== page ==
Takashi Hashiyama, president of the Japanese electronics firm Maspro Denkoh Corporation, was torn between having Christie’s or Sotheby’s auction the company’s $ 20 million art collection, which included a van Gogh, a Cézanne, and an early Picasso (Carol Vogel, “Rock, Paper, Payoff,” New York Times, April 29, 2005, A1, A24). He resolved the issue by having the two auction houses’ representatives compete in the playground game of rock- paper-scissors. A rock (fist) breaks scissors (two fingers sticking out), scissors cut paper (flat hand), and paper smothers rock. At stake were several million dollars in commissions. Christie’s won: scissors beat paper.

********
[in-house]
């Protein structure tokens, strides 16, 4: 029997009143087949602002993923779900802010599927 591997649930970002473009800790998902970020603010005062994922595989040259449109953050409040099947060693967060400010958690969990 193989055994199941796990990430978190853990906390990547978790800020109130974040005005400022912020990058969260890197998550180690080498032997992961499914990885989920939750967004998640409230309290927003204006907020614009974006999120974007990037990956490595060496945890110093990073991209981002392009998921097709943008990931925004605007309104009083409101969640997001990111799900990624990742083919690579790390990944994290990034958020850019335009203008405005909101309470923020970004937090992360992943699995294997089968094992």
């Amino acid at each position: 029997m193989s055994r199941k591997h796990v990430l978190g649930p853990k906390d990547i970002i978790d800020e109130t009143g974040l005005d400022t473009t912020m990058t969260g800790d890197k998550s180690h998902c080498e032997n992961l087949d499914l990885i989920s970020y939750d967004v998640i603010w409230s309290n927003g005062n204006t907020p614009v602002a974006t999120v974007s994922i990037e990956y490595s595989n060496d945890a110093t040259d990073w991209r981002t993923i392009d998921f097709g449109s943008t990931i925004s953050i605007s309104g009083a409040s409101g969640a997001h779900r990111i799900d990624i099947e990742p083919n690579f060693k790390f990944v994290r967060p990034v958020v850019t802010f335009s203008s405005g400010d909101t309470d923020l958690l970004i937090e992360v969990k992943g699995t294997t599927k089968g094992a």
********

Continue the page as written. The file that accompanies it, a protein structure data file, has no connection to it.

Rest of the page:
a. Show the profit or payoff matrix for this rock-paper-scissors game where the payoff is – 1 if you lose, 0 if you tie, and 1 if you win.
b. Sotheby’s expert in Impressionist and modern art said, “This is a game of chance, so we didn’t really give it much thought. We had no strategy in mind.” In contrast, the president of Christie’s in Japan researched the psychology of the game and consulted with the 11-year-old twin daughters of the director of the Impressionist and modern art department. One of these girls said, “Everybody knows you always start with scissors. Rock is way too obvious, and scissors beats paper.” The other opined, “Since they were beginners, scissors was definitely the safest.” Evaluate these comments on strategy. What strategy would you recommend if you knew that your rival was consulting with 11- year- old girls? In general, what pure or mixed strategy would you have recommended, and why?

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